By Bill Donaldson

More often than not, jazz musicians move from youthful irreverence to spirituality as they mature. Examples abound, from Dizzy Gillespie to John Patitucci, from Duke Ellington to Wayne Shorter, from Randy Weston to Pete Malinverni, from Mary Lou Williams to Cyrus Chestnut. The fact that jazz can accommodate profound personal growth throughout a lifetime is a testament to its mutability and its spiritual permanence. Now, Gonzalo Rubalcaba, whom many, with reason, associate with musical exuberance and technical exploration, has infused his latest album, Fé…Faith, with meditation, reflection and wonder about beauty and religious belief. Coincidentally, Fé…Faith, which respects worshippers of all faiths, commences a series of planned recordings on Rubalcaba’s own new label, 5Passion.

Fé…Faith is a solo project with no back-up of bass and drums or any other instruments but the piano to speak the melody. That’s not to say that the effects of other instruments are absent, for Rubalcaba recalls batá drums on “Maferefun Iya Lodde Me,” and he orchestrally uses counterpoint with effective results for interwoven richness on “Oro.” Of course, this isn’t Rubablcaba’s first unaccompanied album, for Solo on Blue Note prepared listeners for his explorations on Fé…Faith.

As the listener progresses through Fé…Faith, it becomes apparent that this first composition, “Maferefun Iya Lodde Me,” sets up the feeling for the entire album in more ways than one. For it serves as a centerpiece for fragmented improvisation on other tracks, which feature brief melodic references to it. Plus, “Maferefun Iya Lodde Me” reveals Rubalcaba’s previously not-as-evident affinity for Bill Evans’ use of space and modality. As if such hints weren’t sufficient, Rubalcaba not once, but twice, freely improvises on “Blue in Green,” which Rubalcaba calls “an amazing piece of music.” It is. However, Rubalcaba’s reverent solemnity present in interpreting “Blue in Green” strikingly contrasts with Evans’ almost jubilant swing when he plays the same song with Toots Thielemans on Evans’ Sesjun Radio Shows recording. How ingenious that the first two-note chord of “Blue in Green” is so familiar in any context, evoking its contemplative mood from the start.

As for “Maferefun Iya Lodde Me,” Rubalcaba considers elements of the song in fragments of wonder. “Derivado 1” opens Fé…Faith with but chimes drawn from that longer piece. Rubalcaba’s use of the sustain pedal during “Derivado 1’s” four-note performance reinforces his reputation for careful attention to touch as he strikes the next chord as its predecessor decays.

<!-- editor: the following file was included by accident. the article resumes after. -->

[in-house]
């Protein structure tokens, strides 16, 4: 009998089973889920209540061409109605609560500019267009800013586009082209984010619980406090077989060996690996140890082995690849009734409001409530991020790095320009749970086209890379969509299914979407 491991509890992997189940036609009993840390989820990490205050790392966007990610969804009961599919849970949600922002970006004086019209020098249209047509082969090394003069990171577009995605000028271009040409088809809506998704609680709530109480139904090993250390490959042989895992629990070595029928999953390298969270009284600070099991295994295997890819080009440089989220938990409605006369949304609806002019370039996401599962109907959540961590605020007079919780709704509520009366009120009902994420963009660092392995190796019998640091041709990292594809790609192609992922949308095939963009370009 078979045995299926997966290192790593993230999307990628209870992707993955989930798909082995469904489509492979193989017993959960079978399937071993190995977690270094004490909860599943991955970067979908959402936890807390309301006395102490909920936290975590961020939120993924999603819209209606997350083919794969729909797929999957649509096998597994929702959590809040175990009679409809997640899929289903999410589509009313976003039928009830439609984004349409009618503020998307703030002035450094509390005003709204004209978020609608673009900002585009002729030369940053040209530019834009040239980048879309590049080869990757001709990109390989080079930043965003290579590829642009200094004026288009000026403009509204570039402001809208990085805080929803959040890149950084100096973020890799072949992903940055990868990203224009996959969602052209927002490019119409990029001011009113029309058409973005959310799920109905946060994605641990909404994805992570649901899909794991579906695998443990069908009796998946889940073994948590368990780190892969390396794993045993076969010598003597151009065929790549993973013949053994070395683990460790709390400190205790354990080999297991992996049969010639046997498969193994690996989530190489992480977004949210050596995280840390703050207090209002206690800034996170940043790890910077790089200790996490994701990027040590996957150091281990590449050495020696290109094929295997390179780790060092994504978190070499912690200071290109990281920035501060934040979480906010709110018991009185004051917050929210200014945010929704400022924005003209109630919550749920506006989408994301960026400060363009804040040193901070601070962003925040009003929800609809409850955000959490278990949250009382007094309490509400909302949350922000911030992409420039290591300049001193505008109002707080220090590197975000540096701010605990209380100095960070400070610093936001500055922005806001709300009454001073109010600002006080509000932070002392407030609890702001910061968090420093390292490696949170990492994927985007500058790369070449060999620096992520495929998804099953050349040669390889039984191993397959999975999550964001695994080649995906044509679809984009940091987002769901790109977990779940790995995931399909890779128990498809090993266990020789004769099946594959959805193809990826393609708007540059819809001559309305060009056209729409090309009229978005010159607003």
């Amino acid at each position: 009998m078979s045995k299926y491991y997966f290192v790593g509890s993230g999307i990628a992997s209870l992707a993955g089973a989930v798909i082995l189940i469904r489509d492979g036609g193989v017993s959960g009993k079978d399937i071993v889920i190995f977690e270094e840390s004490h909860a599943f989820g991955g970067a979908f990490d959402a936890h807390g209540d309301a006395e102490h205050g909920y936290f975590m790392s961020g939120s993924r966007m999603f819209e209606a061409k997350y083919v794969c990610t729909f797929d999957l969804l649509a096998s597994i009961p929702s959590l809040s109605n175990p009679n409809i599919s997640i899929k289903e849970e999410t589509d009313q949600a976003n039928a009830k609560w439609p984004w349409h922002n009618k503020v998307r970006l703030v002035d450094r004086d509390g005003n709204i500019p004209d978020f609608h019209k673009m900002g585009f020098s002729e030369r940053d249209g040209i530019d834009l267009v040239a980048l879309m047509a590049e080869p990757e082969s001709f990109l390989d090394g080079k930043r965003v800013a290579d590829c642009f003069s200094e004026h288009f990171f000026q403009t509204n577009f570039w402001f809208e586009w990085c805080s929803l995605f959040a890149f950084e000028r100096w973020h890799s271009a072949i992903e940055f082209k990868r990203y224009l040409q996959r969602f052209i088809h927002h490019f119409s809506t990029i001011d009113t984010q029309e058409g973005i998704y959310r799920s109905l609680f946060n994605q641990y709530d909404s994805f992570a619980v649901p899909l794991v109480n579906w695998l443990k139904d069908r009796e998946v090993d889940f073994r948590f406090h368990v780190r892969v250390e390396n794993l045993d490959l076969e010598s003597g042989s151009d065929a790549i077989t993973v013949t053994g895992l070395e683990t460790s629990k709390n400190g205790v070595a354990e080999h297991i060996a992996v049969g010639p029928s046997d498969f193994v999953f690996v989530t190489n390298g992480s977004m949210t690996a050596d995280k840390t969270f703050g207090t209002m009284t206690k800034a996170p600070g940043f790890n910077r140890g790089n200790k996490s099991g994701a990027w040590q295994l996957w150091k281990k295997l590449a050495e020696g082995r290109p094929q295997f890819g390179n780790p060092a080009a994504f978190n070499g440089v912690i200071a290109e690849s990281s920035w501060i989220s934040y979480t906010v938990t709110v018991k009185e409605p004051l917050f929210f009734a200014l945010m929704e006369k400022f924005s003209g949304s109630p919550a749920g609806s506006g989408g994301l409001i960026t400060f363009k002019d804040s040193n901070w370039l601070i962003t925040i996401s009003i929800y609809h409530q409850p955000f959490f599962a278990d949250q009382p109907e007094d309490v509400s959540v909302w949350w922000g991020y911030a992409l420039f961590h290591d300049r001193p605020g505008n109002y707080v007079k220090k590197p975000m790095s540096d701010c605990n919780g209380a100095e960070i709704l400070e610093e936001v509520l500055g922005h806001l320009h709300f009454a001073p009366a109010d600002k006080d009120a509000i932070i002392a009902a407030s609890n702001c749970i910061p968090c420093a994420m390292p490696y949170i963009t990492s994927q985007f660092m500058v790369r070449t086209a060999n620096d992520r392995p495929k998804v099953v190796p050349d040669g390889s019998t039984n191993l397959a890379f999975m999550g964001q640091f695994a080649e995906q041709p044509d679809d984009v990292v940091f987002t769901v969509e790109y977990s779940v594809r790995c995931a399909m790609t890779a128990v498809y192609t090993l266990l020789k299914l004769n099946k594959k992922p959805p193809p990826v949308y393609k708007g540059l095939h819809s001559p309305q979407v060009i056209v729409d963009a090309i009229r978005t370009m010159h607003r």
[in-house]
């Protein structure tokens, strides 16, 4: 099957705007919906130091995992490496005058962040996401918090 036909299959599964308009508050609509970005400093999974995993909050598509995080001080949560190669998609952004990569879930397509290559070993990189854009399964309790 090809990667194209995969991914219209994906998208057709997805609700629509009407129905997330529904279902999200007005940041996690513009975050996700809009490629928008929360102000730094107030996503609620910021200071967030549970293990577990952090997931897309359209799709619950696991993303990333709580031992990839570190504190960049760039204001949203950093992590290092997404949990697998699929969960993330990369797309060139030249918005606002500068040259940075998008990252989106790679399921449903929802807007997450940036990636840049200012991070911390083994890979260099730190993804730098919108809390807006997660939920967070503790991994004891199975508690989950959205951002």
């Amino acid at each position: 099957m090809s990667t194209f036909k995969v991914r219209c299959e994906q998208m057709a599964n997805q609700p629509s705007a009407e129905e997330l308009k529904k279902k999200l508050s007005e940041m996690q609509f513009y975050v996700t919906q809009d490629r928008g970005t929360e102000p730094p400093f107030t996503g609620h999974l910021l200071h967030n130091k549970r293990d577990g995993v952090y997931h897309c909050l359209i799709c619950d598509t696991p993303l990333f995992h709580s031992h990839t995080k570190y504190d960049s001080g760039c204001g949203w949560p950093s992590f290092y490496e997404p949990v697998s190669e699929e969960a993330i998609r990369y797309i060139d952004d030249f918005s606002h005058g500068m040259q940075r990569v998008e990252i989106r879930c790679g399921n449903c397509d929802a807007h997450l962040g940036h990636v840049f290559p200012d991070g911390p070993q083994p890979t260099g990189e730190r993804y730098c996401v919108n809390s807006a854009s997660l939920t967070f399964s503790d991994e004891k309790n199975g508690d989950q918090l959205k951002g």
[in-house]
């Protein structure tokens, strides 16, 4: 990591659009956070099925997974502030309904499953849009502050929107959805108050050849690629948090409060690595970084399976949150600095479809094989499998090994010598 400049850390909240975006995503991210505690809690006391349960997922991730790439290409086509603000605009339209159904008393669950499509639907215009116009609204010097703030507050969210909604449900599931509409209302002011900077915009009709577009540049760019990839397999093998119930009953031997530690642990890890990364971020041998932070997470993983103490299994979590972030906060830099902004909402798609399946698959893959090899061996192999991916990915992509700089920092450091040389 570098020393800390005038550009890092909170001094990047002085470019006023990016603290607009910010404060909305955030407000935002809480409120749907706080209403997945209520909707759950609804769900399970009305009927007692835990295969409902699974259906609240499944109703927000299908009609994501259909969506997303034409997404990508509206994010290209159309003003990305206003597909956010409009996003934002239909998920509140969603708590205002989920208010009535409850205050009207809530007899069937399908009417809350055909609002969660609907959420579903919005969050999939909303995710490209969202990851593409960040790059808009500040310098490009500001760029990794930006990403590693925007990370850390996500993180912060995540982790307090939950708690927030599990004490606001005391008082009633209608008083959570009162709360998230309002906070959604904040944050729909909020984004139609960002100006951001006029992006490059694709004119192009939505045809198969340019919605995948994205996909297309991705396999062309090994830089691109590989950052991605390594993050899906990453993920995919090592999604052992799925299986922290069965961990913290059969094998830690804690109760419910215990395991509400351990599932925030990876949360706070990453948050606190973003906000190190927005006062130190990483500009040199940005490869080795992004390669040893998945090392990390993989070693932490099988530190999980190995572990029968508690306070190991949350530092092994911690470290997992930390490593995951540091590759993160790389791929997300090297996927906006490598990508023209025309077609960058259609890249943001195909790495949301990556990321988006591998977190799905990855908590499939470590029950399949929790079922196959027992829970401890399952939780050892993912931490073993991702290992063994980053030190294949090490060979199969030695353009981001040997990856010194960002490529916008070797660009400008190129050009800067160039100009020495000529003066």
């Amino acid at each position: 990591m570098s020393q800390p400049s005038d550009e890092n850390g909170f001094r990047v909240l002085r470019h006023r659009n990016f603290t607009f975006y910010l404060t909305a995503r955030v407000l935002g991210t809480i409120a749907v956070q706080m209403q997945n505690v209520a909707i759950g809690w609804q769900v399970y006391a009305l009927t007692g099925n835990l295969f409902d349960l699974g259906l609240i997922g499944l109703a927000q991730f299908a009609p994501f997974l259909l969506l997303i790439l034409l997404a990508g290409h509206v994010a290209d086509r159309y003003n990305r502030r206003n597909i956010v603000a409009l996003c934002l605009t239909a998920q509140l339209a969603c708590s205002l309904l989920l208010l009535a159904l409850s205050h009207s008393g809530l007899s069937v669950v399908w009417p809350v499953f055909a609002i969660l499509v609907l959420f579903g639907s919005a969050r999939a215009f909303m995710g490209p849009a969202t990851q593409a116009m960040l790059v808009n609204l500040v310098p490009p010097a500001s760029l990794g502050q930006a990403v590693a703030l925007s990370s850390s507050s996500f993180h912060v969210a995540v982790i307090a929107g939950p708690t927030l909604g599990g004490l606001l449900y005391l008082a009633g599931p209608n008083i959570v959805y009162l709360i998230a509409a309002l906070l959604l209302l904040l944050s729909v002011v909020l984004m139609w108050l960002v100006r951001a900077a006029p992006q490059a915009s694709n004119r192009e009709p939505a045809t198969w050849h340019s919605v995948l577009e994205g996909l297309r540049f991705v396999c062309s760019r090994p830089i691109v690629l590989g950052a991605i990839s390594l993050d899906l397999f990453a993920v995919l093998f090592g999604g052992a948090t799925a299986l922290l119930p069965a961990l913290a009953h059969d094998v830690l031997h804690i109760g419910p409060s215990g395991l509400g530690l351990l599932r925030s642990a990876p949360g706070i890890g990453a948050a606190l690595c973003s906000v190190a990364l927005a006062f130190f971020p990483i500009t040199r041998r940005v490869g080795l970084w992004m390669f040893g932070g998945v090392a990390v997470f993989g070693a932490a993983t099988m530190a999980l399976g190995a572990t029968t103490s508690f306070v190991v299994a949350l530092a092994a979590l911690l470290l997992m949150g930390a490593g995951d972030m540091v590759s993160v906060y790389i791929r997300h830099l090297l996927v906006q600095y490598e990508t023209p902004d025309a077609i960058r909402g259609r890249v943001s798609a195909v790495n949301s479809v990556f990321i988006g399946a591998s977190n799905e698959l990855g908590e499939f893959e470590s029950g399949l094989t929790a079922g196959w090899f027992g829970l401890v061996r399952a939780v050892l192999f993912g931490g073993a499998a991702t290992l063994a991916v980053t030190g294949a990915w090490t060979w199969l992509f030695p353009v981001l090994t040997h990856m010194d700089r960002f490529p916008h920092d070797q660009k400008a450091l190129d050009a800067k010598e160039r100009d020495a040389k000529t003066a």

Rubalcaba too evokes the spirit of Dizzy Gillespie, who first performed with him in 1985 at the Havana Jazz Plaza Festival when Rubalcaba was twenty. “Con Alma,” appropriately translated as “with soul,” appears twice on Fé…Faith as solo meditations upon the experiences associated with the song and the trumpeter. Rubalcaba sets up a rumbling vamp for “Con Alma 1” before it slows into rumination alternating between single-note melody and left-hand single-note interwoven harmony with shifting block chords.

A project of the heart, Fé…Faith includes a connected sequence of musical impressions of Rubalcaba’s three children. Despite the presence of Michael Brecker, Jeff Chambers and Ignacio Berroa on the other tracks, we’ve heard his unaccompanied musical descriptions of his children before on Inner Voyage. How unforgettable is that to have songs created to express a father’s impressions of each child? Now Rubalcaba has updated his interpretations of their personalities matured in the intervening twelve years. There’s “Joan,” depicting Rubalcaba’s son with its primary singable theme offset by staccato bass notes leading into rubato discursive improvisation. Then there’s “Joao,” of darker chords and exposition in the piano’s close middle range, rather than on “Joan’s” higher treble keys. And there’s “Yolanda Anas,” whom Rubalcaba describes as “coquettish, cheerful, mischievous, imposing, loving and rebellious,” and the initial key-changing lullaby, though she’s now fifteen, evolves into thoughtful variations on the theme with rippling effect and reharmonized gentleness.

Even though Blue Note Records no longer releases Gonzalo Rubalcaba’s recordings, he now is in more control of his destiny as he founds his own label and records his initial recording with delicacy and sparseness that belie his prodigious technical prowess. Instead, Rubalcaba looks inward during another inner voyage as he searches for spiritual inspiration and then lets it flow into an album named Fé…Faith.